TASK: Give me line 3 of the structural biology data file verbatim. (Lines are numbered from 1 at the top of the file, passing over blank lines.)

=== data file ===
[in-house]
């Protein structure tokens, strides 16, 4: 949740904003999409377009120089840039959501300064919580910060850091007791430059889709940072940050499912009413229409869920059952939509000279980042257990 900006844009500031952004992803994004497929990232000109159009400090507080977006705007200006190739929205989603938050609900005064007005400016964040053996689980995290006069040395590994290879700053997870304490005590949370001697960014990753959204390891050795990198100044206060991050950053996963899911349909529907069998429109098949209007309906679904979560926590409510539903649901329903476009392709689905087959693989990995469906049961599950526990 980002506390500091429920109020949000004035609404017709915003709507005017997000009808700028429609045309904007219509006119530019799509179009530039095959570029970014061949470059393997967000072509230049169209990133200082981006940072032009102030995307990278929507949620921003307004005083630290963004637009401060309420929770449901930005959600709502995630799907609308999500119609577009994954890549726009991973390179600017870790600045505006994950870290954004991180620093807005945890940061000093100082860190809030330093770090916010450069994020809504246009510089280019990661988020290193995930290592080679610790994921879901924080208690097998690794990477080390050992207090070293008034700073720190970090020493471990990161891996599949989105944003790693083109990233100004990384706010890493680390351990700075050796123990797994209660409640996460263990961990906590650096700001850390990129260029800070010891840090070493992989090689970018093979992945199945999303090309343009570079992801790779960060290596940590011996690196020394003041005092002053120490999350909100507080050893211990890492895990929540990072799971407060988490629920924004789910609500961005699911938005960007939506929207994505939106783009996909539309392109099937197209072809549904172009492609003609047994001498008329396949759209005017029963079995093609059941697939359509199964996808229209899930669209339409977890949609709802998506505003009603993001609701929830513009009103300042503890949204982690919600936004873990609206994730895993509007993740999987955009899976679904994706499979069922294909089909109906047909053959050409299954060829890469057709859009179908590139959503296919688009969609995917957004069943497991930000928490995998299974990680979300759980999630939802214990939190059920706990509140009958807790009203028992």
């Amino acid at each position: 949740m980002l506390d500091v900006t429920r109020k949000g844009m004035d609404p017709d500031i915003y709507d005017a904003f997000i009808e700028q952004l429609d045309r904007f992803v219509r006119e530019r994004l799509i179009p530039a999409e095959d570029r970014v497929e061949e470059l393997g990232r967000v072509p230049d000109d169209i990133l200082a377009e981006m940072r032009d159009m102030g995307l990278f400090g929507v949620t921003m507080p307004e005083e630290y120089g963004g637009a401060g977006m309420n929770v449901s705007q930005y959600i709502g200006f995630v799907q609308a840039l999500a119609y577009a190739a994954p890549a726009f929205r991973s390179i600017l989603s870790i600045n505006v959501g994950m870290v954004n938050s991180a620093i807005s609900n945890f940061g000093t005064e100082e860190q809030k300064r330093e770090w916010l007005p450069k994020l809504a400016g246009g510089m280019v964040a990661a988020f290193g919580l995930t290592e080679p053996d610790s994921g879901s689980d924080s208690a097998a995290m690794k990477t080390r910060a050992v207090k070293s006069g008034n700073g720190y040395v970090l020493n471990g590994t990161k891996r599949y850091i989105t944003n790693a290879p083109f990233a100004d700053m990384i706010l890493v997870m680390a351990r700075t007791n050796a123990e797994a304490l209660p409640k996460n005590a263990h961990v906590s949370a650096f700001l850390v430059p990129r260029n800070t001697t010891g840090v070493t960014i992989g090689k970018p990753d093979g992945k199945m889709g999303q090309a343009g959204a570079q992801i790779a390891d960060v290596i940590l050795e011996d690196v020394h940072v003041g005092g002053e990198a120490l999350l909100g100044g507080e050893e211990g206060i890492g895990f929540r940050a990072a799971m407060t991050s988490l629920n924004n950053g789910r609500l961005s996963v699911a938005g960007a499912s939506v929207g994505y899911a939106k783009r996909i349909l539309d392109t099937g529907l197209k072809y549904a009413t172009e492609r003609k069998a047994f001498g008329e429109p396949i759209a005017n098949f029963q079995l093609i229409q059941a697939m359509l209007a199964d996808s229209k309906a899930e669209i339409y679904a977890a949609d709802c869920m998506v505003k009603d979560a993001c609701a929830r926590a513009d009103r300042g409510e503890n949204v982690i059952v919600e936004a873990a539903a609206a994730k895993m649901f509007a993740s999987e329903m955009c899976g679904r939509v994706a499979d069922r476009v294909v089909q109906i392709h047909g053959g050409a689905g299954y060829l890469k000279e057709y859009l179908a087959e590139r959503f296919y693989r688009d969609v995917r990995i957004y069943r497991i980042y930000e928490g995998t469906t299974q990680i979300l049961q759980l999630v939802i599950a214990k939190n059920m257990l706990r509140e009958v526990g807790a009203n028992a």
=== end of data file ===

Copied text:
């Amino acid at each position: 949740m980002l506390d500091v900006t429920r109020k949000g844009m004035d609404p017709d500031i915003y709507d005017a904003f997000i009808e700028q952004l429609d045309r904007f992803v219509r006119e530019r994004l799509i179009p530039a999409e095959d570029r970014v497929e061949e470059l393997g990232r967000v072509p230049d000109d169209i990133l200082a377009e981006m940072r032009d159009m102030g995307l990278f400090g929507v949620t921003m507080p307004e005083e630290y120089g963004g637009a401060g977006m309420n929770v449901s705007q930005y959600i709502g200006f995630v799907q609308a840039l999500a119609y577009a190739a994954p890549a726009f929205r991973s390179i600017l989603s870790i600045n505006v959501g994950m870290v954004n938050s991180a620093i807005s609900n945890f940061g000093t005064e100082e860190q809030k300064r330093e770090w916010l007005p450069k994020l809504a400016g246009g510089m280019v964040a990661a988020f290193g919580l995930t290592e080679p053996d610790s994921g879901s689980d924080s208690a097998a995290m690794k990477t080390r910060a050992v207090k070293s006069g008034n700073g720190y040395v970090l020493n471990g590994t990161k891996r599949y850091i989105t944003n790693a290879p083109f990233a100004d700053m990384i706010l890493v997870m680390a351990r700075t007791n050796a123990e797994a304490l209660p409640k996460n005590a263990h961990v906590s949370a650096f700001l850390v430059p990129r260029n800070t001697t010891g840090v070493t960014i992989g090689k970018p990753d093979g992945k199945m889709g999303q090309a343009g959204a570079q992801i790779a390891d960060v290596i940590l050795e011996d690196v020394h940072v003041g005092g002053e990198a120490l999350l909100g100044g507080e050893e211990g206060i890492g895990f929540r940050a990072a799971m407060t991050s988490l629920n924004n950053g789910r609500l961005s996963v699911a938005g960007a499912s939506v929207g994505y899911a939106k783009r996909i349909l539309d392109t099937g529907l197209k072809y549904a009413t172009e492609r003609k069998a047994f001498g008329e429109p396949i759209a005017n098949f029963q079995l093609i229409q059941a697939m359509l209007a199964d996808s229209k309906a899930e669209i339409y679904a977890a949609d709802c869920m998506v505003k009603d979560a993001c609701a929830r926590a513009d009103r300042g409510e503890n949204v982690i059952v919600e936004a873990a539903a609206a994730k895993m649901f509007a993740s999987e329903m955009c899976g679904r939509v994706a499979d069922r476009v294909v089909q109906i392709h047909g053959g050409a689905g299954y060829l890469k000279e057709y859009l179908a087959e590139r959503f296919y693989r688009d969609v995917r990995i957004y069943r497991i980042y930000e928490g995998t469906t299974q990680i979300l049961q759980l999630v939802i599950a214990k939190n059920m257990l706990r509140e009958v526990g807790a009203n028992a």